Season aired: Spring 2021
Number of episodes: 13
Genres: Drama, Romance, Supernatural
Thoughts: Fruits Basket the Final season aired this year, and it was an emotional experience. Since the beginning of the remake, old fans of the manga had sprouted from the ground in excitement for a proper adaptation of a story that talks about toxic relationships and how to heal and move forward, sometimes through romantic love and other times through platonic. However, since the airing of the first two seasons, its fandom has grown considerably to include new fans across all age spectrums and countries, which only serves as a testament to this story’s ability to rope people in.
Fruits Basket is the story of a girl named Tohru Honda. She lost both parents at a young age and volunteered to live by herself in order not to inconvenience her aging paternal grandfather. She soon finds out that the forest she was living in actually belonged to the esteemed Sohma family — a clan that lives and operates by older traditions. When her tent collapses under a landslide, two of the Sohma members offered to take her in. There, she learns of a strange curse that had inflicted the Sohma clan for centuries. This is the final season and the conclusion to the nature of the curse and the future the Sohma clan had fought for.
I have reviewed two seasons of Fruits Basket, and I can’t really say much has changed for the third. The only critique I have for this season is the pacing. While it wasn’t horrendous, there were certain episodes where I felt the plot push forward too quickly — especially in comparison to the deliberate pacing that had taken place in the prior seasons. Akito’s arc probably had the biggest hit. While I never expected her arc to ever exonerate her actions fully, and neither should they be exonerated fully, she is portrayed a little more unsympathetic compared to the source material due to the rushed explanation of her past and the abuse she suffered at her own mother’s hands and her father’s expectations.
However, even as a manga reader, I think the adaptation did well as a whole. Though I felt disappointed at the skipped material, I do not think they were vital to tell the story Fruits Basket told, which is ultimately the deciding factor of whether the skipped materials were necessary or not.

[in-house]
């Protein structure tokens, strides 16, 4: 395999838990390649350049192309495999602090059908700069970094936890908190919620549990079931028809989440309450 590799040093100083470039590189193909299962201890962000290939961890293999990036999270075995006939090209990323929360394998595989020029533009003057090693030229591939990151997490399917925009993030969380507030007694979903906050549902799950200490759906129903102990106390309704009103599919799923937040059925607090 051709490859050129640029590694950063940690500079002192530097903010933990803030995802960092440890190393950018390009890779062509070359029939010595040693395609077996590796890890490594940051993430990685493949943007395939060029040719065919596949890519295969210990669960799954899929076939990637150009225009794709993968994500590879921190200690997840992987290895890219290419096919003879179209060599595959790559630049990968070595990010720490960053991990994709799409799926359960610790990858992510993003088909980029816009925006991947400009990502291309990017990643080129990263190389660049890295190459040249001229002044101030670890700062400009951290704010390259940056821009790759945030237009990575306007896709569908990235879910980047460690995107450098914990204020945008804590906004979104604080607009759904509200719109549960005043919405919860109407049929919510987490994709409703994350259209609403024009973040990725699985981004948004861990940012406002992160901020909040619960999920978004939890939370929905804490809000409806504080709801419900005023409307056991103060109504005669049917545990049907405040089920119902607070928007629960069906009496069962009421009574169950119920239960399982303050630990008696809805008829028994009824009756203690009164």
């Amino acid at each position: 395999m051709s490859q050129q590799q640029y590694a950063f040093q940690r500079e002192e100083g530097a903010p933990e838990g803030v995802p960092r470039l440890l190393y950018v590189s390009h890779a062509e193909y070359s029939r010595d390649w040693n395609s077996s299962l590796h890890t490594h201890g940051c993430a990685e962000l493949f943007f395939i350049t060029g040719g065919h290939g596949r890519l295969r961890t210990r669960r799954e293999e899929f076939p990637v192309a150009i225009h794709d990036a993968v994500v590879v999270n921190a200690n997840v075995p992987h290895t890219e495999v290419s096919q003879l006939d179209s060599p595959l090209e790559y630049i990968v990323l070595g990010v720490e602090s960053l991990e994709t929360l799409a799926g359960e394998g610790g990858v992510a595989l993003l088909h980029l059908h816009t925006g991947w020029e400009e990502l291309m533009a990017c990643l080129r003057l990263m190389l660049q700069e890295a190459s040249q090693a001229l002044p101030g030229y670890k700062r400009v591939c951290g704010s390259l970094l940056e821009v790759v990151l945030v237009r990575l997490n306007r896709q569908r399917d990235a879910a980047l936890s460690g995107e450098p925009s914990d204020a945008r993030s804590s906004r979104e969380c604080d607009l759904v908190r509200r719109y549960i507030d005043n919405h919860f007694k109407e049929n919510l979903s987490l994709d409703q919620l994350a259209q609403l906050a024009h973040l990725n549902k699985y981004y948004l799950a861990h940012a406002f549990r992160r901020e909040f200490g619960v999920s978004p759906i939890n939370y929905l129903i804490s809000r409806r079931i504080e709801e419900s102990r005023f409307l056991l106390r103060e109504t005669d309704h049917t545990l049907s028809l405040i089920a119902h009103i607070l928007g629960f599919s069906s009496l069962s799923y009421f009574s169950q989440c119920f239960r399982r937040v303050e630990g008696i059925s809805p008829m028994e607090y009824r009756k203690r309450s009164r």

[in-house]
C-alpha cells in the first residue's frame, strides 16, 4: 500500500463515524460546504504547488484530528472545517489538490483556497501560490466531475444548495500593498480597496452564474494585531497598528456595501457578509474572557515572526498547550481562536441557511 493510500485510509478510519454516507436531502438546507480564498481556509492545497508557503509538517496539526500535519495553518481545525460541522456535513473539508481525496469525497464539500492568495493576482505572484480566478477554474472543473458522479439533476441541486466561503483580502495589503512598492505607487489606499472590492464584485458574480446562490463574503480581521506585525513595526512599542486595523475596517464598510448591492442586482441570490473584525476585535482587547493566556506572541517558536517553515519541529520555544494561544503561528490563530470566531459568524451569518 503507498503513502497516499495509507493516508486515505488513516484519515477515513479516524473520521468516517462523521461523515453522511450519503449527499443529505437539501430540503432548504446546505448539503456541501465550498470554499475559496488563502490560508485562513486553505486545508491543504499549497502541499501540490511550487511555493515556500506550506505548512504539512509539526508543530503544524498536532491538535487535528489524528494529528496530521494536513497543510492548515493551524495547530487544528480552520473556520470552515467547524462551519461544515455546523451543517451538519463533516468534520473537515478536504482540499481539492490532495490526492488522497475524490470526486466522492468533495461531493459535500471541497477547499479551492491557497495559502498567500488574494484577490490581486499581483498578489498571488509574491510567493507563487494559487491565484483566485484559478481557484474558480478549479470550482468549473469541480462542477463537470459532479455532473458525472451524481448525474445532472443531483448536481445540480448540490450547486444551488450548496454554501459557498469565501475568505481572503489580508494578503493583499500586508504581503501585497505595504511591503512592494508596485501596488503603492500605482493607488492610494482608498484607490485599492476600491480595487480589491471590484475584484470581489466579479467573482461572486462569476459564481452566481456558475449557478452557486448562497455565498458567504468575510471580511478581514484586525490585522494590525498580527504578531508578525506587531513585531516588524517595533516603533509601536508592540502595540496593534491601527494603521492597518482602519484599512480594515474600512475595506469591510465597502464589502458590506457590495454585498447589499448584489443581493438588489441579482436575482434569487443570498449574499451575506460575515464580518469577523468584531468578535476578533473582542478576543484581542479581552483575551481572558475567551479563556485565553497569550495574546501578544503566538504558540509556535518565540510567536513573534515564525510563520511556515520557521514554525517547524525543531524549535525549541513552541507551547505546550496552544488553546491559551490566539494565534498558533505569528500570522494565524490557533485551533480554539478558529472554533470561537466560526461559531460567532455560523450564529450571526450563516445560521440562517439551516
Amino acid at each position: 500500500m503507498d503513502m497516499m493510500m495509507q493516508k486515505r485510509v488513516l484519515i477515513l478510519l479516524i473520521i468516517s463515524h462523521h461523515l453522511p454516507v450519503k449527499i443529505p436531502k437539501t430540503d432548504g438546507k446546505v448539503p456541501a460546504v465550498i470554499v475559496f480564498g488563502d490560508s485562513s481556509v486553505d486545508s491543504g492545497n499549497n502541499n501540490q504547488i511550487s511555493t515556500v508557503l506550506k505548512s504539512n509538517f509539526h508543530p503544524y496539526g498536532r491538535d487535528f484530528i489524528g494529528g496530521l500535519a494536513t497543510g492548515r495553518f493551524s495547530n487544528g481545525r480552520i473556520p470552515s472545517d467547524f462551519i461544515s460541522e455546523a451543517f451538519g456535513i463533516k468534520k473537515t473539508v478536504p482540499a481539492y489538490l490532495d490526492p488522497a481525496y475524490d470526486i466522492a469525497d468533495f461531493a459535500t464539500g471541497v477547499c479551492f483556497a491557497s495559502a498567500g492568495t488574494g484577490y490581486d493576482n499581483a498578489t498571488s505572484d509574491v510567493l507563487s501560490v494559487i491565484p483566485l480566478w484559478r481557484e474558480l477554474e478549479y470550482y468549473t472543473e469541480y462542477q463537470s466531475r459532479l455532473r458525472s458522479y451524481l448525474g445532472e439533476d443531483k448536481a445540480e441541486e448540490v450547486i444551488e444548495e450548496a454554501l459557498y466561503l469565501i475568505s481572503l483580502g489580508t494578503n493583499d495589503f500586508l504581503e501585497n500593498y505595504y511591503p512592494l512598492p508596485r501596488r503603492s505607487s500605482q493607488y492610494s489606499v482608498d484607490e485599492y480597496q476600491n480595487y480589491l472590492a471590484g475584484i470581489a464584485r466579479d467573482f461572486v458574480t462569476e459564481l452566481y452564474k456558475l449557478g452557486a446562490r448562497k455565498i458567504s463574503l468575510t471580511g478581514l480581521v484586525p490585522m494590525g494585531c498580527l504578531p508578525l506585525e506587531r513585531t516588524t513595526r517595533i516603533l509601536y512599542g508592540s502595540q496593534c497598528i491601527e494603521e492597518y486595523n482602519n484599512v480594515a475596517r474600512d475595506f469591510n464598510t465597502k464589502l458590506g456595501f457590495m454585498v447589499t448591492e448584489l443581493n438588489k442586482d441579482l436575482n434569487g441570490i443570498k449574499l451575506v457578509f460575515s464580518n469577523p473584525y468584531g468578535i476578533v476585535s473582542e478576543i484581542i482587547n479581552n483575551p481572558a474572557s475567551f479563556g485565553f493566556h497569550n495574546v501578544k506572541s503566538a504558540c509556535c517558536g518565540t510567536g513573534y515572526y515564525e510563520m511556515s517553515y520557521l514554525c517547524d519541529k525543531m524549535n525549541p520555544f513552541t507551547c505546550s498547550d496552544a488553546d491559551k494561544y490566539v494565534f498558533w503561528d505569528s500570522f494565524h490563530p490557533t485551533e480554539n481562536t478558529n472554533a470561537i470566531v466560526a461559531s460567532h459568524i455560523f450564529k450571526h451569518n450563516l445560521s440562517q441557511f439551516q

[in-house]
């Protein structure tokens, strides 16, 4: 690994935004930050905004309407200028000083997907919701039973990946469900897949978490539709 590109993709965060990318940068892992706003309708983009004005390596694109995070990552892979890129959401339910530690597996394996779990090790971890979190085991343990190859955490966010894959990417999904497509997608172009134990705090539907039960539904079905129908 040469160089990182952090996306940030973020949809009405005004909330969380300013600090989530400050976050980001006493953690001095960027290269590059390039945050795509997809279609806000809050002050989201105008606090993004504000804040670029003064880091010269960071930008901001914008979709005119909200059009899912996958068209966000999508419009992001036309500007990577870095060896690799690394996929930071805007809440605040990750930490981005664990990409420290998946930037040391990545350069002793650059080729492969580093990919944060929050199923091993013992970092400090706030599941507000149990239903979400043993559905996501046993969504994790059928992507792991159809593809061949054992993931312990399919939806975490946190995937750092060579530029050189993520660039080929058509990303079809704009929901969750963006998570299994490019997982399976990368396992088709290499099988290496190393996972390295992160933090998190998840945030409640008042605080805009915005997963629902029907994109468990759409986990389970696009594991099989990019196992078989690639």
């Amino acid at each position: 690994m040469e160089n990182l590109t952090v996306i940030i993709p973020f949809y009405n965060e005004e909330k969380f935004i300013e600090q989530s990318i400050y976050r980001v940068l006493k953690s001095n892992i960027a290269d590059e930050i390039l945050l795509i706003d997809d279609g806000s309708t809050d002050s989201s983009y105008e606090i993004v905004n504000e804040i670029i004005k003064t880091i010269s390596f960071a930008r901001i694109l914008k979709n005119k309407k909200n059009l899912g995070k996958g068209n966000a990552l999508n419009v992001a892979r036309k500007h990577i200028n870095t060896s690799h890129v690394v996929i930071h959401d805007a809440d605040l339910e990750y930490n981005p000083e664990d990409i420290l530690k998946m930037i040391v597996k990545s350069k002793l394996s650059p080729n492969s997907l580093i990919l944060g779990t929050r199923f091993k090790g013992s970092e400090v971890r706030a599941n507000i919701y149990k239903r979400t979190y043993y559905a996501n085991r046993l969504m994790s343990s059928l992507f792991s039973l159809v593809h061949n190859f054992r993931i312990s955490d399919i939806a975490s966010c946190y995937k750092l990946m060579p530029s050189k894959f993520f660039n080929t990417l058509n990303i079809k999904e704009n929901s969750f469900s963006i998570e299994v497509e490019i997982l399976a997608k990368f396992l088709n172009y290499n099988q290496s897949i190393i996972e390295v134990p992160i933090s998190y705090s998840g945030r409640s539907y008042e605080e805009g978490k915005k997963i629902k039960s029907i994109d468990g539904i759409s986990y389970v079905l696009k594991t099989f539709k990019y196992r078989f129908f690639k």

The biggest arc that they skipped, the backstory of Tohru’s parents, was actually an arc I had wanted the adaptation to skip. Unfortunately, in the original story, Tohru’s mom was only a middle schooler when she fell for and got together with Tohru’s dad, a teacher at the middle school. With Kureno and Arisa’s relationship already pushing boundaries of an acceptable age gap, I simply found it wiser for the story to not be included — especially in context of today’s culture where we better understand the dangers of age gap romances.
The biggest improvement, on the other hand, goes to Manaka Iwami’s performance. In the first season, I had felt her too generic for the “nice girl” voice and paling in comparison to her male co-leads, who performed with more complexities in their tone intonations. In the second season, I felt she improved and provided more personality to Tohru’s character outside of “nice girl,” but this third season, she has made herself a star of her own right.
Tohru goes through the biggest character development this season, and Manaka Iwami has arrived to back that arc up. From her uncertain moments to her fiercely protective moments, Manaka Iwami had to shout as Tohru in personal passion rather than for other characters or panicked moments, and I finally understood why she was chosen to voice this character. To have to play Tohru in her most aggressive state is tricky, especially since aggression tends to get associated with a type of anger. However, Tohru is never truly angry at anyone due to her empathetic nature, and Manaka Iwami’s ability to still portray that empathy even out of Tohru’s stubborn proclamations of love is what made her so special this season.
Everything else carried forward from the prior seasons. The music still hits the right emotional strings for the scenes they accompanied, the other voice cast continues to maintain their level of skills with their characters like they had in prior seasons, and the art still lends itself gorgeously with careful attention to light as the symbol of hope.
This season is the conclusion of its biggest conflict and the resolution of all the relationships it had gradually built from its prior two seasons. Its biggest focus was the reason and the solution of the zodiac curse that afflicted the Sohma Clan, a metaphor I had already extensively praised and analyzed in a separate article. It sets off to tell a complete story of a tortured family and an orphan girl who through patience, hope, and the right supportive people — platonic, familial, or otherwise — found their strengths to accept what trauma has done to them but also move forward without letting that trauma become the only thing to define them.
Is it a perfect adaptation of an incredibly strong source material? No. However, it did succeed in its mission. Even with its flaws, Fruits Basket’s final season is a proud showing of the hope that its story had set out to tell in the first place — even more than ten years after the first unsatisfactory adaptation of the manga, Fruits Basket made the most of its second chance to do it right.
Plot: 8.5 (Multiplier 3.5)
Characters: 8.5 (Multiplier 3.5)
Voice acting: 9
FINAL SCORE: 84.5